Can we say anything about the distribution of the sum of not iid random variables?

  • 2
    $\begingroup$ Sure: but exactly what supposition are you making about the departure from iid? There are many, many ways that can occur. $\endgroup$
    – whuber
    Mar 28, 2014 at 22:43

1 Answer 1


There are many versions of Central Limit Theorem; iid versions tend to be taught because they're relatively easy to prove (e.g. if the MGF exists, that leads to a reasonably simple demonstration of the CLT). Because there are many CLTs, we should be careful of saying "the CLT" unless the one we mean is clear from context.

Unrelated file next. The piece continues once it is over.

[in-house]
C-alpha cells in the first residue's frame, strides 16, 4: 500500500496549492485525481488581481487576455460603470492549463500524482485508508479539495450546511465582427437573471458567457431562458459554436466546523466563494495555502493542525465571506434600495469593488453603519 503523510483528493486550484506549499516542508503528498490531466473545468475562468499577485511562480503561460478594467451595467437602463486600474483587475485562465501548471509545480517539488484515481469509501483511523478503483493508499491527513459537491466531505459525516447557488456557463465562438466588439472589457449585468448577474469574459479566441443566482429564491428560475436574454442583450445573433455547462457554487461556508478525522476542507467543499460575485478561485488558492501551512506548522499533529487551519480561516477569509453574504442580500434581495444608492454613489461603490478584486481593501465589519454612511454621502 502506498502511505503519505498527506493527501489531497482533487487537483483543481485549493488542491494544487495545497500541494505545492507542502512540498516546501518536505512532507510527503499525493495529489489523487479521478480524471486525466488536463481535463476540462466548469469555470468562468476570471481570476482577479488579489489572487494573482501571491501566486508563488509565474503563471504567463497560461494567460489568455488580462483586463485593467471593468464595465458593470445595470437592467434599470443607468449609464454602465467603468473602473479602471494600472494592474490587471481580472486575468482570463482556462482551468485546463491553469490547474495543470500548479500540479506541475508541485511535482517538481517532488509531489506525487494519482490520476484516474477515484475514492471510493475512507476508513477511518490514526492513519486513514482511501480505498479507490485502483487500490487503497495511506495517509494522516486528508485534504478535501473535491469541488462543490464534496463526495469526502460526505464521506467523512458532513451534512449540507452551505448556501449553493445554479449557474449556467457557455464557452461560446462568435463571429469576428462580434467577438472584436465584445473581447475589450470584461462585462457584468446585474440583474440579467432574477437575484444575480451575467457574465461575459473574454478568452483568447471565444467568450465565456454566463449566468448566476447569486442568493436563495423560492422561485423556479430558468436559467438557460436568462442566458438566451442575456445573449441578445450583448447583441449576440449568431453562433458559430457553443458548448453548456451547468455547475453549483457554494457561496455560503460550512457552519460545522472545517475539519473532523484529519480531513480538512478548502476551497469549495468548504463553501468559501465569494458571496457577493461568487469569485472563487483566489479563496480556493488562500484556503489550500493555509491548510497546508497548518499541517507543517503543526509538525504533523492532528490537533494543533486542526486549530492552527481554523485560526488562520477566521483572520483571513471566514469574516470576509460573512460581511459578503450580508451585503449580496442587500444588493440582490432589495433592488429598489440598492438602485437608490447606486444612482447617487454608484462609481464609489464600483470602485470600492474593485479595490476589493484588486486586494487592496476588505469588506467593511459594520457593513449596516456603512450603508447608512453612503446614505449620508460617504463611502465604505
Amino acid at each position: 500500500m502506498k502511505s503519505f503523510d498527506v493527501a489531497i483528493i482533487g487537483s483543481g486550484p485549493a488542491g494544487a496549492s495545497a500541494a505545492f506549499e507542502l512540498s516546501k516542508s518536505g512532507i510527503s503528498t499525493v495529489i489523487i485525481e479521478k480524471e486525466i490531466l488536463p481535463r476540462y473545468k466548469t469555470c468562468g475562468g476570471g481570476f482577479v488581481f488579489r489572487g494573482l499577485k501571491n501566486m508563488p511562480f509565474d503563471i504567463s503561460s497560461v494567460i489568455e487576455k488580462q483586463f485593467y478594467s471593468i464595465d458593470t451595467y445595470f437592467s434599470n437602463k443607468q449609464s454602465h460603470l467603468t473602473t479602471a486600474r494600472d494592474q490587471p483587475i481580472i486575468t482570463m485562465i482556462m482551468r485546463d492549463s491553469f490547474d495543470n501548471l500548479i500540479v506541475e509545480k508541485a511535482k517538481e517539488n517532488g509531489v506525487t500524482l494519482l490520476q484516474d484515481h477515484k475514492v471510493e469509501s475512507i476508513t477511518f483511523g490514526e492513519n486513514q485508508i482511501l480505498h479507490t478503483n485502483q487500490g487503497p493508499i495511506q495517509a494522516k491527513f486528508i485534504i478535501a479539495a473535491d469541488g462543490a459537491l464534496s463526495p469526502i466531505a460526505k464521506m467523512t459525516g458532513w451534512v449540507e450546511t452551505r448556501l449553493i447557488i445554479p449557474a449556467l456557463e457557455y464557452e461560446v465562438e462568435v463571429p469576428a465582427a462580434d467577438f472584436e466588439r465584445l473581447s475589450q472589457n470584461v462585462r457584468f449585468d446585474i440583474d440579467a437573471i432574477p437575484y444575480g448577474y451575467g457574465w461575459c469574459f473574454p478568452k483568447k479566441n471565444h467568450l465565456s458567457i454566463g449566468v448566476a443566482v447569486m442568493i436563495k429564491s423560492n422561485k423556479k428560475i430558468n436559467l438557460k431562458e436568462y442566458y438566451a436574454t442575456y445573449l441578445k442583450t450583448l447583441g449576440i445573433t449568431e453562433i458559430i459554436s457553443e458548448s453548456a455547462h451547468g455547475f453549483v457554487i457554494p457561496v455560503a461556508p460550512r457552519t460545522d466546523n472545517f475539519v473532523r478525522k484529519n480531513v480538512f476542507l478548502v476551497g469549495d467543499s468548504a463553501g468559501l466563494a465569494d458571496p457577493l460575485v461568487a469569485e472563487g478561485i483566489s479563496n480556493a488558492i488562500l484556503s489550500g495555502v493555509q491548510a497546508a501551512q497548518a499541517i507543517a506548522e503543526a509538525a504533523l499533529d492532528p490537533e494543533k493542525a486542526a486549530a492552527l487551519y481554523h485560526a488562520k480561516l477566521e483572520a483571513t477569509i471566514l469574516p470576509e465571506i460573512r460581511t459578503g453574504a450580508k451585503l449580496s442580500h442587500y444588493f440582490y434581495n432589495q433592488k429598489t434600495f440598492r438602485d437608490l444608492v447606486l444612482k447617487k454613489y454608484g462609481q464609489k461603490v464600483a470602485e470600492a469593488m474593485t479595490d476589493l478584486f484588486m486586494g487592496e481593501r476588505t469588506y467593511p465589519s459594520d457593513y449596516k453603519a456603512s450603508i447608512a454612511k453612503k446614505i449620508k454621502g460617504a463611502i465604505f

There are versions of the central limit theorem for cases where the variables are not iid and specifically there are versions where you have independence but the distributions differ. Basically, individual variances can't be too large relative to the rest (in hand-wavy terms, individual variances have to be vanishing fractions of the total, the formal condition depends on which CLT you're looking at).

For example, see the Lyapunov CLT

There are also cases of the CLT for situations where dependence exists (see later in the same article for some examples).


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